Stainless steel nuts galling on stainless steel bolts

So, I want to fasten things together outside where they will see all the
weather that is there. In order to be able to disassemble the
components years later, I use stainless steel bolts and nuts that I buy
from Fastenal. Sounds good to me, but guess what? The threads gall
when I have to take an assembly apart just a few months after they are
installed! Almost every bolt has this problem.
Smarter now, I have heard that "you can't do that"! You can use
stainless steel bolts, but with plain steel plated nuts, for instance.
My question: To those of you who know what I'm talking about, what
other solutions do you use?
Pete Stanaitis
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Reply to
spaco
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Never-Seeze, or a similar anti-seize compound. Or Loctite - depends on how easily you want them to come apart, .vs. stay put. Axle grease in a pinch, but anti-seize is better.
Reply to
Ecnerwal
Per Ecnerwal:
>Never-Seeze, or a similar anti-seize compound.
Reply to
rigger
If you talk to folks who assemble stainless vacuum systems, they'll tell you that the quickest way to having a nut permanently installed on a bolt is to assemble them dry, and then bake above 100C.
You have to cut them apart. The answer is just put some molykote on them before assembly. The nickle and copper based anti-sieze compounds work too. Doesn't take much.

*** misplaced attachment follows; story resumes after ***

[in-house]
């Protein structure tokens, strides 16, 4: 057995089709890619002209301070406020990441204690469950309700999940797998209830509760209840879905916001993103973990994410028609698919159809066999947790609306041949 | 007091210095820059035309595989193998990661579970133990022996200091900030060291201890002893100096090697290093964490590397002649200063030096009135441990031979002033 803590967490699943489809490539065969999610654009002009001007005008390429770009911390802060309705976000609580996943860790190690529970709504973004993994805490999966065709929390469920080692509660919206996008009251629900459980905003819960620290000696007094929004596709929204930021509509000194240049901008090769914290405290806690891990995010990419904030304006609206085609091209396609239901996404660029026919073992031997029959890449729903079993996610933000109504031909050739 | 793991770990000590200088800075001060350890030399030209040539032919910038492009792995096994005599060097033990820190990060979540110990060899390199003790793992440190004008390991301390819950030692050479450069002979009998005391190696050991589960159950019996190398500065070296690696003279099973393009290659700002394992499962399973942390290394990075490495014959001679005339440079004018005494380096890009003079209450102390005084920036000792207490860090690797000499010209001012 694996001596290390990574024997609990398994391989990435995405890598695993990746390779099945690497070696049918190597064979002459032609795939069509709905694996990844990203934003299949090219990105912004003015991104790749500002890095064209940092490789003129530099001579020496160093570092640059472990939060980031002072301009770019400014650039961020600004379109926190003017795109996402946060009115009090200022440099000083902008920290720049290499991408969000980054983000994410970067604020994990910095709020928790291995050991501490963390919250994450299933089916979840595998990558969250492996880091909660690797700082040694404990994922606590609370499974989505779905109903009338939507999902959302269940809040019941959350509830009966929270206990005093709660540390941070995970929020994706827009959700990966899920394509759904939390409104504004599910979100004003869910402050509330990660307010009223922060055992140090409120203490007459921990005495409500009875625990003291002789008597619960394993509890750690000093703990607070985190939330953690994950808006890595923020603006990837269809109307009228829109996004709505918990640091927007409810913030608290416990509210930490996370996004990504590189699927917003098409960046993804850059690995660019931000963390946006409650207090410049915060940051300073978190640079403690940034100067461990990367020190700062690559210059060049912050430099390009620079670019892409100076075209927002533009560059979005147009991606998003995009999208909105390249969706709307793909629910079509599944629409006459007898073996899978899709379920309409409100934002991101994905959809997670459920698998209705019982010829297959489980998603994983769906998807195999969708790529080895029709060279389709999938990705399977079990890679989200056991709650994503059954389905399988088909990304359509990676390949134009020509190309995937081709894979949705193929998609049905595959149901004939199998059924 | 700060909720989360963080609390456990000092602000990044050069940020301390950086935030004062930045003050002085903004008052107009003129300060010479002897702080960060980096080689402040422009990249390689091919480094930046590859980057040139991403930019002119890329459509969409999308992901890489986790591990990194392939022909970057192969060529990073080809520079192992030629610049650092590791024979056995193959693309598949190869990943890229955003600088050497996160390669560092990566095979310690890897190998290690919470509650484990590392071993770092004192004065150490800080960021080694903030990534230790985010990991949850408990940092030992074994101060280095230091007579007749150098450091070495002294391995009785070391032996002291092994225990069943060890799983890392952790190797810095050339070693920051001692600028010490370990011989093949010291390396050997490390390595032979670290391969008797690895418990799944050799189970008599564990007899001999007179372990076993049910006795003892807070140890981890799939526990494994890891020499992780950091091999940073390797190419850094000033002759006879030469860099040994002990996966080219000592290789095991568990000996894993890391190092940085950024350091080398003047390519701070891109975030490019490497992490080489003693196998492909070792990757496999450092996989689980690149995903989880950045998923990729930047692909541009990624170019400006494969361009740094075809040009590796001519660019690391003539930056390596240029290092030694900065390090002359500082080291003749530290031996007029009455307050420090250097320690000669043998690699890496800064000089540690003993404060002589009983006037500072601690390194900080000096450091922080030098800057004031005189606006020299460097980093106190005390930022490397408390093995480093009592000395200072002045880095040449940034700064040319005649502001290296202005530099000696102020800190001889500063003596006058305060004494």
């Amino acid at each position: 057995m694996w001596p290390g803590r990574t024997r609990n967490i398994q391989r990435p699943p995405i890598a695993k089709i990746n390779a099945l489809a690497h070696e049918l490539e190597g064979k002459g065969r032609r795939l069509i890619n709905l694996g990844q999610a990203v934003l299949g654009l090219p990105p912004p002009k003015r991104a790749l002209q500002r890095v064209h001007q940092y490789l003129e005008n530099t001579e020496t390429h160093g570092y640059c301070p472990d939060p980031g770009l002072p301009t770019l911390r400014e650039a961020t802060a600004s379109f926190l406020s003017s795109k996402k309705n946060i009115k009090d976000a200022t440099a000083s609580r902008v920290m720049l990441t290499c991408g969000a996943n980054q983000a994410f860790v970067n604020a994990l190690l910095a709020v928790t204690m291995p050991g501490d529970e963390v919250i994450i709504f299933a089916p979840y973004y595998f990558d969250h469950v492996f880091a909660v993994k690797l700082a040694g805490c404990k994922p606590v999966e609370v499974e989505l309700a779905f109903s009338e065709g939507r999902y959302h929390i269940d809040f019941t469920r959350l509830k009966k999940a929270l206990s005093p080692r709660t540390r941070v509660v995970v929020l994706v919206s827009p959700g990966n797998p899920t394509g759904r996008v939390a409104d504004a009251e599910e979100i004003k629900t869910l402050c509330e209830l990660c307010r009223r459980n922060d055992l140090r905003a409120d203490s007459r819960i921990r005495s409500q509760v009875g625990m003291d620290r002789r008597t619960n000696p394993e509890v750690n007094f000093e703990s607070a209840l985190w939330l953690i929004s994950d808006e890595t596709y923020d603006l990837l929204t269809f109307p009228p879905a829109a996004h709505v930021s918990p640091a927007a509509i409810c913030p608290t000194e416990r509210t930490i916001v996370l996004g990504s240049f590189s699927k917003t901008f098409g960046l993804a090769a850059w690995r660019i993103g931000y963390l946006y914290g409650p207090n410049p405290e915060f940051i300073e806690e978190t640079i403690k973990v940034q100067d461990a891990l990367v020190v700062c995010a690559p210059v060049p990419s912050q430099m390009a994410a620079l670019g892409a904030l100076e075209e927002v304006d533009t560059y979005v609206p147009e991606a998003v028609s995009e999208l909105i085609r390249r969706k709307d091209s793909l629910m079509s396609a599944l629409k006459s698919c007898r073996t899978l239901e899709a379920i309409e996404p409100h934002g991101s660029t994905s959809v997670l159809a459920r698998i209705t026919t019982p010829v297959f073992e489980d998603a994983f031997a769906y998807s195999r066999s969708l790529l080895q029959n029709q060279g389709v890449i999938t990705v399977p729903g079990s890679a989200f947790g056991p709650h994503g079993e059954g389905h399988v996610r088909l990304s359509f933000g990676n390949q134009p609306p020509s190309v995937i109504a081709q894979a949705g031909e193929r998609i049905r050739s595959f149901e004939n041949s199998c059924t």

Jim
Reply to
jim rozen
Commercial solution, that for example Swagelok uses in their SS parts, is to silver-coat the thread of one part - usually nut. Works really well.
The brute-force solution is to use anti-seize grease on the thread. Propably what you should do - I use Omega 99, but any such compound is ok. In places where graphite (or other stuff that makes a mess - most of these make a mess) is a no-no, high-vacuum silicone grease works ok.
I know the hard way that clean SS surfaces of nut and bolt can seize even at room tempeture when installing them together, BEFORE even really tightening. That happened with parts that I had just cleaned of any grease in hot acetone in ultrasonic cleaner - if memory serves, it was M8 fine thread in aisi 316L. The way to open them is to turn the nut while hammering it - it will open a little bit each time hammer hits it from top. I've seen people do this to BIG nuts when they've forgotten to use the anti-seize compound and the parts have been to 300+ C.. It takes a large hammer (BFH) and long wrench to open. :)
Kristian Ukkonen.
Reply to
Kristian Ukkonen
Thatsa a common trait of stainless steel. Nuts are usually coated with a silver, or you can use anti sieze. In the military we used a product called Silver Goop, which worked very well. In less critical areas we used molybdenum based greases or copper based anti sieze compound. Silver Goop is kind of pricey.
Reply to
Roy
spaco wrote in news:hoydnTYZZKveqKTZnZ2dnUVZ snipped-for-privacy@bright.net:
The answer is here:
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Reply to
Dev Null
"spaco" wrote in message news:hoydnTYZZKveqKTZnZ2dnUVZ snipped-for-privacy@bright.net...
Try wrapping the thread with Teflon plumbers tape before you screw it in. There is a compound that you can buy with Teflon in it that is brushed on but I can't remember the brand name. Teflon tape can be found at most hardware shops.